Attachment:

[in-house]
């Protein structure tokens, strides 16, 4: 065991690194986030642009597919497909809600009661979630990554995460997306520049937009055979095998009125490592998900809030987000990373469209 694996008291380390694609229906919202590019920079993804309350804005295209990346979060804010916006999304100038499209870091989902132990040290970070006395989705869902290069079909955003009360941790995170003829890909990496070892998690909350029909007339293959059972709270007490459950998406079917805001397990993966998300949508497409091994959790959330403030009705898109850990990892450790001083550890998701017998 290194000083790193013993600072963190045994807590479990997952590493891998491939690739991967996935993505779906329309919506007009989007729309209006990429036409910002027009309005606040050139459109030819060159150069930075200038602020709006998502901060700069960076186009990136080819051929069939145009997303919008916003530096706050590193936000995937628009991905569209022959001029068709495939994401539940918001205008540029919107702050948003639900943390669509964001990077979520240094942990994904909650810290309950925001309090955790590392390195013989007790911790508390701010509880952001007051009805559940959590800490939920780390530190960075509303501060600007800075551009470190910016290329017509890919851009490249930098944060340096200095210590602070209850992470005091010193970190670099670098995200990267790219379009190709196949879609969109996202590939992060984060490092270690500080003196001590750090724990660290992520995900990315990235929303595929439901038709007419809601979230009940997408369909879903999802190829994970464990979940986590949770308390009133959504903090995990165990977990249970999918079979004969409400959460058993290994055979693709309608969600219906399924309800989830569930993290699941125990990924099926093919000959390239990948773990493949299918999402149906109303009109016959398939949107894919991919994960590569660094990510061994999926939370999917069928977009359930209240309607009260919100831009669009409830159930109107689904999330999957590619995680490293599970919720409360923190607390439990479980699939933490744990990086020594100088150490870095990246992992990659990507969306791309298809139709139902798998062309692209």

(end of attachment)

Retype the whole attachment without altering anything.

[in-house]
């Protein structure tokens, strides 16, 4: 065991690194986030642009597919497909809600009661979630990554995460997306520049937009055979095998009125490592998900809030987000990373469209 694996008291380390694609229906919202590019920079993804309350804005295209990346979060804010916006999304100038499209870091989902132990040290970070006395989705869902290069079909955003009360941790995170003829890909990496070892998690909350029909007339293959059972709270007490459950998406079917805001397990993966998300949508497409091994959790959330403030009705898109850990990892450790001083550890998701017998 290194000083790193013993600072963190045994807590479990997952590493891998491939690739991967996935993505779906329309919506007009989007729309209006990429036409910002027009309005606040050139459109030819060159150069930075200038602020709006998502901060700069960076186009990136080819051929069939145009997303919008916003530096706050590193936000995937628009991905569209022959001029068709495939994401539940918001205008540029919107702050948003639900943390669509964001990077979520240094942990994904909650810290309950925001309090955790590392390195013989007790911790508390701010509880952001007051009805559940959590800490939920780390530190960075509303501060600007800075551009470190910016290329017509890919851009490249930098944060340096200095210590602070209850992470005091010193970190670099670098995200990267790219379009190709196949879609969109996202590939992060984060490092270690500080003196001590750090724990660290992520995900990315990235929303595929439901038709007419809601979230009940997408369909879903999802190829994970464990979940986590949770308390009133959504903090995990165990977990249970999918079979004969409400959460058993290994055979693709309608969600219906399924309800989830569930993290699941125990990924099926093919000959390239990948773990493949299918999402149906109303009109016959398939949107894919991919994960590569660094990510061994999926939370999917069928977009359930209240309607009260919100831009669009409830159930109107689904999330999957590619995680490293599970919720409360923190607390439990479980699939933490744990990086020594100088150490870095990246992992990659990507969306791309298809139709139902798998062309692209």